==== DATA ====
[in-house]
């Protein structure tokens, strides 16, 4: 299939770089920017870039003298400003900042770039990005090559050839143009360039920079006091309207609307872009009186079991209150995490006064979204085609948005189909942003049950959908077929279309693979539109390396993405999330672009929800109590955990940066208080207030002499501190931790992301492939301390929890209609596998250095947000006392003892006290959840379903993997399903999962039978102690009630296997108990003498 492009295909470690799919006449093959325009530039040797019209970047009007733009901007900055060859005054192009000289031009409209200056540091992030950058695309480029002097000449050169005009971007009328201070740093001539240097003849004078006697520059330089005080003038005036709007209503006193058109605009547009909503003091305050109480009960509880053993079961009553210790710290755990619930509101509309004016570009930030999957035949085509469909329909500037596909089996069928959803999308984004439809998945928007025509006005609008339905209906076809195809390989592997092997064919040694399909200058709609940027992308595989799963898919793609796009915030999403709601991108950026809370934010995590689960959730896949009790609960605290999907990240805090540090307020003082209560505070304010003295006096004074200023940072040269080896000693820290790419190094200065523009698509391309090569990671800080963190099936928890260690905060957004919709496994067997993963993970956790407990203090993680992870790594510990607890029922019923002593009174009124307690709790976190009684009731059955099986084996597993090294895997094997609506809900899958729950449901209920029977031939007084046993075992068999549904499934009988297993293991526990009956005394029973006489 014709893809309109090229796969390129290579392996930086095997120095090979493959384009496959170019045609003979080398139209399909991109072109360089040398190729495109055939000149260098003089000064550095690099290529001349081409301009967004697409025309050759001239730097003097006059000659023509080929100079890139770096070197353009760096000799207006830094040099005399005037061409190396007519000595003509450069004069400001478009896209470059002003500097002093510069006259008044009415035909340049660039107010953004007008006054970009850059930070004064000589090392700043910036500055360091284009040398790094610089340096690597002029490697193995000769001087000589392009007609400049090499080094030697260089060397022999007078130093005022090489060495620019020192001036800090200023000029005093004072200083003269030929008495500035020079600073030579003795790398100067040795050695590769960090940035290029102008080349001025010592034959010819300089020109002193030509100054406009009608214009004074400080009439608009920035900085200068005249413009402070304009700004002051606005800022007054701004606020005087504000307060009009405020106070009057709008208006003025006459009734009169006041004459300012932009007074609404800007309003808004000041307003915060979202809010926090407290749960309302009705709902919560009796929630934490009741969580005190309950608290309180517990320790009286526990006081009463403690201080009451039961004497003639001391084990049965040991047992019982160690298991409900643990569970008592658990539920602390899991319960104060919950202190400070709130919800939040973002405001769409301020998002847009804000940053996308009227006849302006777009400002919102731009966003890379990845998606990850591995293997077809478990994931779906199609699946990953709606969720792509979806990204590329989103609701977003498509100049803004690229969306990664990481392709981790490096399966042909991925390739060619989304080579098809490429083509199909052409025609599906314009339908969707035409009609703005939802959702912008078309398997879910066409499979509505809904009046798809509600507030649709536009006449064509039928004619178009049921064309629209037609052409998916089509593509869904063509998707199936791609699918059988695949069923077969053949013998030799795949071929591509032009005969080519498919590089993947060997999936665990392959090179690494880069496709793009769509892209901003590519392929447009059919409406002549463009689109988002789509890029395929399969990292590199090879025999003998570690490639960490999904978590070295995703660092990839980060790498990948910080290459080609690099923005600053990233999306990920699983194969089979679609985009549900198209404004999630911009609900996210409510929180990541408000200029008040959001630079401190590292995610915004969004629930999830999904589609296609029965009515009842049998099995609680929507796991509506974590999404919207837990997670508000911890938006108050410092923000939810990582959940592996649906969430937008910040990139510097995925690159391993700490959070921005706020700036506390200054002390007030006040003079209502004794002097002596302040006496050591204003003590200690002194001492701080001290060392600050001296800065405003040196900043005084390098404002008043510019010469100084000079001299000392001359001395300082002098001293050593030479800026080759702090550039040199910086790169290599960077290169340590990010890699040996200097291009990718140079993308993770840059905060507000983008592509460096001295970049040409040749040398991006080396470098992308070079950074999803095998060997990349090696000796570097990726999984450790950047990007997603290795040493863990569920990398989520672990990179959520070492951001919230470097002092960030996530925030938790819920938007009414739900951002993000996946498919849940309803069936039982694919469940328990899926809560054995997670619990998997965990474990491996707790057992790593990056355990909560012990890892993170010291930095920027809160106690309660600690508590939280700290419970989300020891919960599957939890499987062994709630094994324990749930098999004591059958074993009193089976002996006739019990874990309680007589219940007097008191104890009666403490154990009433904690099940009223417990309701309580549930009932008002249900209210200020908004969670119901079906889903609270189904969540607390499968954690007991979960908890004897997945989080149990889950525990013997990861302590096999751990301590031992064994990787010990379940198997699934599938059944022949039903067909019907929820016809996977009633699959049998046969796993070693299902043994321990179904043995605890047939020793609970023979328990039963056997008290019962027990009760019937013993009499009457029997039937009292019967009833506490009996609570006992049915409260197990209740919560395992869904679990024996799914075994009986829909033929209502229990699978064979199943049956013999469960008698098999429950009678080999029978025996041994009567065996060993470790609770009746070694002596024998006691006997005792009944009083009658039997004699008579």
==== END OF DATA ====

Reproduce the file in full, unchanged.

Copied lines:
[in-house]
């Protein structure tokens, strides 16, 4: 299939770089920017870039003298400003900042770039990005090559050839143009360039920079006091309207609307872009009186079991209150995490006064979204085609948005189909942003049950959908077929279309693979539109390396993405999330672009929800109590955990940066208080207030002499501190931790992301492939301390929890209609596998250095947000006392003892006290959840379903993997399903999962039978102690009630296997108990003498 492009295909470690799919006449093959325009530039040797019209970047009007733009901007900055060859005054192009000289031009409209200056540091992030950058695309480029002097000449050169005009971007009328201070740093001539240097003849004078006697520059330089005080003038005036709007209503006193058109605009547009909503003091305050109480009960509880053993079961009553210790710290755990619930509101509309004016570009930030999957035949085509469909329909500037596909089996069928959803999308984004439809998945928007025509006005609008339905209906076809195809390989592997092997064919040694399909200058709609940027992308595989799963898919793609796009915030999403709601991108950026809370934010995590689960959730896949009790609960605290999907990240805090540090307020003082209560505070304010003295006096004074200023940072040269080896000693820290790419190094200065523009698509391309090569990671800080963190099936928890260690905060957004919709496994067997993963993970956790407990203090993680992870790594510990607890029922019923002593009174009124307690709790976190009684009731059955099986084996597993090294895997094997609506809900899958729950449901209920029977031939007084046993075992068999549904499934009988297993293991526990009956005394029973006489 014709893809309109090229796969390129290579392996930086095997120095090979493959384009496959170019045609003979080398139209399909991109072109360089040398190729495109055939000149260098003089000064550095690099290529001349081409301009967004697409025309050759001239730097003097006059000659023509080929100079890139770096070197353009760096000799207006830094040099005399005037061409190396007519000595003509450069004069400001478009896209470059002003500097002093510069006259008044009415035909340049660039107010953004007008006054970009850059930070004064000589090392700043910036500055360091284009040398790094610089340096690597002029490697193995000769001087000589392009007609400049090499080094030697260089060397022999007078130093005022090489060495620019020192001036800090200023000029005093004072200083003269030929008495500035020079600073030579003795790398100067040795050695590769960090940035290029102008080349001025010592034959010819300089020109002193030509100054406009009608214009004074400080009439608009920035900085200068005249413009402070304009700004002051606005800022007054701004606020005087504000307060009009405020106070009057709008208006003025006459009734009169006041004459300012932009007074609404800007309003808004000041307003915060979202809010926090407290749960309302009705709902919560009796929630934490009741969580005190309950608290309180517990320790009286526990006081009463403690201080009451039961004497003639001391084990049965040991047992019982160690298991409900643990569970008592658990539920602390899991319960104060919950202190400070709130919800939040973002405001769409301020998002847009804000940053996308009227006849302006777009400002919102731009966003890379990845998606990850591995293997077809478990994931779906199609699946990953709606969720792509979806990204590329989103609701977003498509100049803004690229969306990664990481392709981790490096399966042909991925390739060619989304080579098809490429083509199909052409025609599906314009339908969707035409009609703005939802959702912008078309398997879910066409499979509505809904009046798809509600507030649709536009006449064509039928004619178009049921064309629209037609052409998916089509593509869904063509998707199936791609699918059988695949069923077969053949013998030799795949071929591509032009005969080519498919590089993947060997999936665990392959090179690494880069496709793009769509892209901003590519392929447009059919409406002549463009689109988002789509890029395929399969990292590199090879025999003998570690490639960490999904978590070295995703660092990839980060790498990948910080290459080609690099923005600053990233999306990920699983194969089979679609985009549900198209404004999630911009609900996210409510929180990541408000200029008040959001630079401190590292995610915004969004629930999830999904589609296609029965009515009842049998099995609680929507796991509506974590999404919207837990997670508000911890938006108050410092923000939810990582959940592996649906969430937008910040990139510097995925690159391993700490959070921005706020700036506390200054002390007030006040003079209502004794002097002596302040006496050591204003003590200690002194001492701080001290060392600050001296800065405003040196900043005084390098404002008043510019010469100084000079001299000392001359001395300082002098001293050593030479800026080759702090550039040199910086790169290599960077290169340590990010890699040996200097291009990718140079993308993770840059905060507000983008592509460096001295970049040409040749040398991006080396470098992308070079950074999803095998060997990349090696000796570097990726999984450790950047990007997603290795040493863990569920990398989520672990990179959520070492951001919230470097002092960030996530925030938790819920938007009414739900951002993000996946498919849940309803069936039982694919469940328990899926809560054995997670619990998997965990474990491996707790057992790593990056355990909560012990890892993170010291930095920027809160106690309660600690508590939280700290419970989300020891919960599957939890499987062994709630094994324990749930098999004591059958074993009193089976002996006739019990874990309680007589219940007097008191104890009666403490154990009433904690099940009223417990309701309580549930009932008002249900209210200020908004969670119901079906889903609270189904969540607390499968954690007991979960908890004897997945989080149990889950525990013997990861302590096999751990301590031992064994990787010990379940198997699934599938059944022949039903067909019907929820016809996977009633699959049998046969796993070693299902043994321990179904043995605890047939020793609970023979328990039963056997008290019962027990009760019937013993009499009457029997039937009292019967009833506490009996609570006992049915409260197990209740919560395992869904679990024996799914075994009986829909033929209502229990699978064979199943049956013999469960008698098999429950009678080999029978025996041994009567065996060993470790609770009746070694002596024998006691006997005792009944009083009658039997004699008579």